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Related; inherited; cognate; and any other similar terms
Posted: 22 March 2008 10:04 AM   [ Ignore ]
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Please would someone explain in very simple terms that even I can understand, precisely what these linguistic terms mean.  I thought I understood them until I read the Laguvulin thread.

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Posted: 22 March 2008 10:30 AM   [ Ignore ]   [ # 1 ]
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"Inherited” means a changed form of the same word in an earlier form of the language.  Father is inherited English vocabulary in that it is the same word as Old English fæder (i.e., King Alfred said fæder and his kid learned it from him and passed it on to his kids and so on down the generations, with the sounds gradually changing to the modern form); the Old English word is inherited Germanic vocabulary, and the Proto-Germanic word (reconstructed as *fadar) is inherited Indo-European vocabulary (i.e., the folks wandering around the steppes circa 3000 BC called their fathers *patēr or something similar, and their children passed the word down the generations as its sound gradually changed to *fadar, fæder, and father in English, pater and thence père, padre, etc. in Latin and its descendents, etc.).

“Cognate” means (in its strict or technical sense) that two words are descended/inherited from the same earlier form; English father and German Vater are cognate because they both descend from Proto-Germanic *fadar, and they’re both cognate with Latin pater and Greek πατήρ because they all descend from PIE *patēr.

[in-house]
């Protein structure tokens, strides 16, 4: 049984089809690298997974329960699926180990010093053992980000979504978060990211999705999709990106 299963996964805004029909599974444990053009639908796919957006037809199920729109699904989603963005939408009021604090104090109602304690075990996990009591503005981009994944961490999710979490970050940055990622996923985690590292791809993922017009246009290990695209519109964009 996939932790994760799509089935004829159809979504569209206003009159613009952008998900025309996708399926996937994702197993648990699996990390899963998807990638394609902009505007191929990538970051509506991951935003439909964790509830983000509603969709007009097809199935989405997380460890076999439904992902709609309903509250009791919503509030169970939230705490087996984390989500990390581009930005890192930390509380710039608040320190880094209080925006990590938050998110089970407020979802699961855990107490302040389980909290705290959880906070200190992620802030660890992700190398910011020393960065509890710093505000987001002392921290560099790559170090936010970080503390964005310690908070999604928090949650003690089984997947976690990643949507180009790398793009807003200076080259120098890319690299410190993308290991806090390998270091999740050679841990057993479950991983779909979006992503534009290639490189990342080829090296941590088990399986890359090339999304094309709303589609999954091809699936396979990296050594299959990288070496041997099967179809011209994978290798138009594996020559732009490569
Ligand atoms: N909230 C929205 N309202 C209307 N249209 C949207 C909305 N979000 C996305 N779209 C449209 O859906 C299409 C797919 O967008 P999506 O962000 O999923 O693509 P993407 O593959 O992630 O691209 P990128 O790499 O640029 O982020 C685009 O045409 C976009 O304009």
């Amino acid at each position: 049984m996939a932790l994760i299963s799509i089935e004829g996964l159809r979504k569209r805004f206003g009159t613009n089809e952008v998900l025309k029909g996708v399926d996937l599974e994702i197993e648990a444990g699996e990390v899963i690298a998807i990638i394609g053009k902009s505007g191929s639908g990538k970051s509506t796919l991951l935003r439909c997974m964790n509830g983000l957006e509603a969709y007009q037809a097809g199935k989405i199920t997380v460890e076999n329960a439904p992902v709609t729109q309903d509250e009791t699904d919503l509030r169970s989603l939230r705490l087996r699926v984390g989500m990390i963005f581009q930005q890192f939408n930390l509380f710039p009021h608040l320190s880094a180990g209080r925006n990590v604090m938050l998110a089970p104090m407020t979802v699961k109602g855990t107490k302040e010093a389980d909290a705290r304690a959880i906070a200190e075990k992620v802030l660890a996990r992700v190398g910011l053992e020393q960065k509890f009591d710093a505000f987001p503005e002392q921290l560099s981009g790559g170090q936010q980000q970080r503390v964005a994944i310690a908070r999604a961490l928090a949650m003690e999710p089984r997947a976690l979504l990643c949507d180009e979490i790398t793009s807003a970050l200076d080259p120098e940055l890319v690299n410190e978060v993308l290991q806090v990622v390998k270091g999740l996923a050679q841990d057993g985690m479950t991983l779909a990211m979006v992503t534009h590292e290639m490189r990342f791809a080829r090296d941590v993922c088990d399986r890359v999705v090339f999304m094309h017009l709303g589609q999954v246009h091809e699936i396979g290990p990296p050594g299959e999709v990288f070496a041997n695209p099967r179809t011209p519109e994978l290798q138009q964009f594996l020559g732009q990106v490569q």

I’ve been using “related” to mean “cognate,” because the latter struck me as an overly technical term, but apparently lots of people think it’s unnatural to say words borrowed from the same source aren’t related, so I have vowed to try to avoid that usage.  (This came up in the context of words for ‘mill’ that are borrowed from Latin molina; English mill and Irish muileann are “related” in that they are both borrowed from the same source, which is a very different sort of relationship from the kind I mean when I use the word.)

I hope that’s clear, but if it’s not, perhaps somebody else can do a better job of explaining it.

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Posted: 22 March 2008 10:46 AM   [ Ignore ]   [ # 2 ]
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Thank you, lh.

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Posted: 22 March 2008 11:43 AM   [ Ignore ]   [ # 3 ]
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Always a pleasure, Eliza!

*doffs cap*

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Posted: 23 March 2008 05:06 AM   [ Ignore ]   [ # 4 ]
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The human family analogy for “related” would be, e.g., Joe and Moe were identical twin brothers who were given up by their biological mother and adopted by different families.  I think the normal non-linguistic interpretation of the word “related” would include referring to Joe’s and Moe’s children, as long as the genetic relationship between Joe and Moe had become common knowledge.  This is just another example of a technical definition of a word not having the same meaning as the colloquial definition.  Cf., “theory”.

Correct me if I’m wrong, lh.

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Posted: 23 March 2008 12:37 PM   [ Ignore ]   [ # 5 ]